In the initial baseline brain scans, the researchers found no discernible structural differences in the children's brains, nor any significant cognitive differences in IQ testing. However, after a mere fifteen months, they found statistically significant differences in the brain structures between the groups. The children who recieved piano and violin instruction had brain regions controlling the left hand that were bigger than the other groups and the children used more of their temporal lobes and auditory cortex during tasks requiring rhythm discrimination and melody processing. They also had significantly improved musical skill (finger dexterity, note reading ability, etc), and math skills over the other groups. These results were unique to the children who recieved insturuction in playing an instrument (no statistically significant difference was found in children who received the other types of musical instruction).
After five years, the differences between the groups was even more striking. The children who learned to play the violin and piano showed significant differences over the control groups, including improved verbal memory, spatio-temporal reasoning, math reasoning, IQ scores, phonological processing, finger dexterity, and differences in brain structures- the corpus callosum, or bridge of communication between the hemispheres of the brain was larger, the right hemisphere of their brains was bigger (used for planning, executing movement, timing sequential movements, auditory processing, and controlling the left hand), the children showed a left hemispheric shift for melody processing, and the children had larger and earlier waveform responses in the left hemisphere of their brain for piano or violin sounds, indicating that their experience with music caused the brain to process and attend to those sounds differently. By contrast, the children who had recieved music classes (without learning to play an instrument), showed some improvement in direct measures of musical skill but no observeable differences in the structure of their brain or non-musical areas.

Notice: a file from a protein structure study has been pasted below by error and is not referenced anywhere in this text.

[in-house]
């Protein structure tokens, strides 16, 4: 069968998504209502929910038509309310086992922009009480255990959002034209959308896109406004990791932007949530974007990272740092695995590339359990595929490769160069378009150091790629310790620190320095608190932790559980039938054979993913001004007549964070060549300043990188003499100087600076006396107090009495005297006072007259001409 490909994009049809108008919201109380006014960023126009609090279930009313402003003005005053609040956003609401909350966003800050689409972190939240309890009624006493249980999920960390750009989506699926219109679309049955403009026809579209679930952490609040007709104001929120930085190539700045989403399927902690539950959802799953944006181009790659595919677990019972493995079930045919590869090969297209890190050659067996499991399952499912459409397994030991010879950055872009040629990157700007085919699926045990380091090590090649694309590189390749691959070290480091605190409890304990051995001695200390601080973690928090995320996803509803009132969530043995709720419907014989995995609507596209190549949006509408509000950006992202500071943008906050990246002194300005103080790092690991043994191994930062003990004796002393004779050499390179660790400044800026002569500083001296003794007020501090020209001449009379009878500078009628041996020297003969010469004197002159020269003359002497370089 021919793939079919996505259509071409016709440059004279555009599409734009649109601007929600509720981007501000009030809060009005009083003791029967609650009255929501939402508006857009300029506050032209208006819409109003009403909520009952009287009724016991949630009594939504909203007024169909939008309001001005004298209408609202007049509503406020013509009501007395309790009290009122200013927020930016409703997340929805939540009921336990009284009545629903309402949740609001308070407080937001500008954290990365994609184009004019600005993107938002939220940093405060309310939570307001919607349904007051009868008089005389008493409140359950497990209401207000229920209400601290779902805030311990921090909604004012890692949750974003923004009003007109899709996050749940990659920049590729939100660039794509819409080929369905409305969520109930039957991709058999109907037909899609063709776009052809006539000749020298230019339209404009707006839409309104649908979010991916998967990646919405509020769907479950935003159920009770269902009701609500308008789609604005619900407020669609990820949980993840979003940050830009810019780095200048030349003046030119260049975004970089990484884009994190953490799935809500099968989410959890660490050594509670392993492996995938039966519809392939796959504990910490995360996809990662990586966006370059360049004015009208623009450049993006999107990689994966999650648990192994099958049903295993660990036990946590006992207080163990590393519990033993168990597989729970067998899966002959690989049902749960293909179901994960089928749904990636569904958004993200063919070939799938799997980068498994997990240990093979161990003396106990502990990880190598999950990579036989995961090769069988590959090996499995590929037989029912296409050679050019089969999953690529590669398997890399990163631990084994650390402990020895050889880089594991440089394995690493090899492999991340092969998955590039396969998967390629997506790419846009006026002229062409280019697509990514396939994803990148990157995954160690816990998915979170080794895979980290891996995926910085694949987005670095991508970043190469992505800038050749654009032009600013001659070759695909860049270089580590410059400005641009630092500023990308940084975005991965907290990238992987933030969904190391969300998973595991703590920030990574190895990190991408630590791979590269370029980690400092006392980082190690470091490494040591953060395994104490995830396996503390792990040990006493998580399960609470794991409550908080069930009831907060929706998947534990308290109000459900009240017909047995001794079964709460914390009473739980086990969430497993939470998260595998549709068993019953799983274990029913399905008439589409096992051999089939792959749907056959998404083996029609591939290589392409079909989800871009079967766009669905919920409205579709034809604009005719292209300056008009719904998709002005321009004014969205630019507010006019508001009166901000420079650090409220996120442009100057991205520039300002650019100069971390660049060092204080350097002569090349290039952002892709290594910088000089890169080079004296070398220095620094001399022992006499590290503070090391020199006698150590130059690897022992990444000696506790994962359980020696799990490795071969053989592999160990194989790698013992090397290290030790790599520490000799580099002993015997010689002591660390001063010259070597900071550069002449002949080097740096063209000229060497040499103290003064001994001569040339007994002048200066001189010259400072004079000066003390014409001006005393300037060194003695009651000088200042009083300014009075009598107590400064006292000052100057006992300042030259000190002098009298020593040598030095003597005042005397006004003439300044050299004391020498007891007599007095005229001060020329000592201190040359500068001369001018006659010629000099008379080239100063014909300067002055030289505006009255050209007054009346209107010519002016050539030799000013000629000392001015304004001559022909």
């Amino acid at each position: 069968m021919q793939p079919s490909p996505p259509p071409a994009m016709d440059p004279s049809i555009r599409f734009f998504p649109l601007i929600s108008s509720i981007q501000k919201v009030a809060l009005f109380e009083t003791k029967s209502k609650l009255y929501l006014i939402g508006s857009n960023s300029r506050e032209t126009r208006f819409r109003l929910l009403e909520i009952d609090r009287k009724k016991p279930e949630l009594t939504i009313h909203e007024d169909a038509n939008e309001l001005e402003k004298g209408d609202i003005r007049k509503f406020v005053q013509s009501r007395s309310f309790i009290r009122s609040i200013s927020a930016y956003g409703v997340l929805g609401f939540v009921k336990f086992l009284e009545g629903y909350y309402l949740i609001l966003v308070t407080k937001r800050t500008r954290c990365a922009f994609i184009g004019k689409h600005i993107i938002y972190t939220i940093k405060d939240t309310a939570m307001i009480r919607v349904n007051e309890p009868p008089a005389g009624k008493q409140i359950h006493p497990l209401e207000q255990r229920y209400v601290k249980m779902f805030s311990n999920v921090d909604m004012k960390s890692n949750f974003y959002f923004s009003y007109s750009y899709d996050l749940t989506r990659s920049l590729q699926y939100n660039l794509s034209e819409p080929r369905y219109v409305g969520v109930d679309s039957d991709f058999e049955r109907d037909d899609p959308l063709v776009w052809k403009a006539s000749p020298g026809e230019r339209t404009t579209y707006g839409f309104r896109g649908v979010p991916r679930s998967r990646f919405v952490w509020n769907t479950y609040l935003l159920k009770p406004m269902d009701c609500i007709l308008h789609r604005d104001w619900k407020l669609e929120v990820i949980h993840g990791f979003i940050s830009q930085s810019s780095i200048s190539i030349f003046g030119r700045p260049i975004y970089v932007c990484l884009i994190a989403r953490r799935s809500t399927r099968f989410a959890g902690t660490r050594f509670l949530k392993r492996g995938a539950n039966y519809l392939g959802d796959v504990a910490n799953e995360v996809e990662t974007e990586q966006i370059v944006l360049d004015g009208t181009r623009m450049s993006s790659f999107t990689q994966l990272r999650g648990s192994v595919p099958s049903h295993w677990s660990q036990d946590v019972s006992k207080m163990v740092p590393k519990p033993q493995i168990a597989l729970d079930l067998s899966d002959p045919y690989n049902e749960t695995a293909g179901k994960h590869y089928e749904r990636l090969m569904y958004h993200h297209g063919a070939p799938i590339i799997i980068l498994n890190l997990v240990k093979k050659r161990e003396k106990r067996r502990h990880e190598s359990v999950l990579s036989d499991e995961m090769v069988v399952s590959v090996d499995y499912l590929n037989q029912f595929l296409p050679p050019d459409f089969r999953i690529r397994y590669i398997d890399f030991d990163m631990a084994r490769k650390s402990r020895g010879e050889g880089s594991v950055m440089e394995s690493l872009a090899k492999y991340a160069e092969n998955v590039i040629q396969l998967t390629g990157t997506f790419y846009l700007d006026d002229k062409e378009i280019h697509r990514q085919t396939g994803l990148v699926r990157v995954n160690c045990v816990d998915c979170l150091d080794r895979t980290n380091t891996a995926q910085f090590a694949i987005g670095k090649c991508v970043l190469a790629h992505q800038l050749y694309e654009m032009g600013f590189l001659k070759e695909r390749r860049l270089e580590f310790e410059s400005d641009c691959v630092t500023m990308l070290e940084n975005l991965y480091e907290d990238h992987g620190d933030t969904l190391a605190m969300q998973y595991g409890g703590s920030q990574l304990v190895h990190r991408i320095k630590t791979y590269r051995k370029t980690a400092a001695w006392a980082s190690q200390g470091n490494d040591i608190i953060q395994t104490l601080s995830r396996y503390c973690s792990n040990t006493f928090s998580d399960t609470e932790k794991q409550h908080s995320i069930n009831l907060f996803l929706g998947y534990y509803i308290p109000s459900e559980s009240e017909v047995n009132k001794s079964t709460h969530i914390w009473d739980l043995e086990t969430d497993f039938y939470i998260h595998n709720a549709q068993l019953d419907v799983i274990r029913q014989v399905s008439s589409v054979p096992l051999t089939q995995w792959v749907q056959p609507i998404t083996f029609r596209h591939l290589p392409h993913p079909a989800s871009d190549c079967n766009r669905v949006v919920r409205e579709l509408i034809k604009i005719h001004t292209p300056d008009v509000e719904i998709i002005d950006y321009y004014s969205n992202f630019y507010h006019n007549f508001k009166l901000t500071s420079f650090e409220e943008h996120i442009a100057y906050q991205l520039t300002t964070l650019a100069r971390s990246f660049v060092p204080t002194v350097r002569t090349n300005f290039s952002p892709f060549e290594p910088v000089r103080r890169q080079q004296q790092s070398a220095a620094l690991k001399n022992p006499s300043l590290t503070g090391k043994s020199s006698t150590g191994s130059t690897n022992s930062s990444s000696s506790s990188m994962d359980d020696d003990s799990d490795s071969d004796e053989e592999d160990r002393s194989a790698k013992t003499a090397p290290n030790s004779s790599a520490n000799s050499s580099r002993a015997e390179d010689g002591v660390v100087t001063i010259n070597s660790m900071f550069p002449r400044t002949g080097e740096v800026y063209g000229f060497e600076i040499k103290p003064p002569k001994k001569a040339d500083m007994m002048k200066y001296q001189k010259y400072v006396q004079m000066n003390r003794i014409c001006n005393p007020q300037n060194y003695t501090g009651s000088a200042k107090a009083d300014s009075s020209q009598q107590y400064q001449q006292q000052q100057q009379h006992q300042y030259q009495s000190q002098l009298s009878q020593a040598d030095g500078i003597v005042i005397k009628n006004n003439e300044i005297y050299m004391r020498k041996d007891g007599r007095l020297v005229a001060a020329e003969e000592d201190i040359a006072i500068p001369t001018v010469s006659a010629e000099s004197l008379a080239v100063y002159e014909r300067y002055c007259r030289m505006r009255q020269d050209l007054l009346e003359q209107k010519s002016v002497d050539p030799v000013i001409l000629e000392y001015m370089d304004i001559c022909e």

Many neuroscientists feel that given what is known about brain development, the differences would have been even more marked if children as young as three had been included in the study.
This might have left you wondering, "What about the Mozart effect I've heard so much about?" The now- famous experiments dubbed "the Mozart effect" were conducted by Gordon Shaw (Ph.D at University of California at Irvine) and Fran Rauscher (Ph.D at the University of Wisconsin)2. They had college students listen to Mozart's "Sonata for Two Pianos in D Major" for ten minutes before a spatial reasoning test. Two control groups heard white noise or British techno-pop. The students who listened to Mozart performed significantly better on tests of spatial reasoning than the other two groups. However, the effect only lasted a brief ten minutes and no one has been able to replicate the results.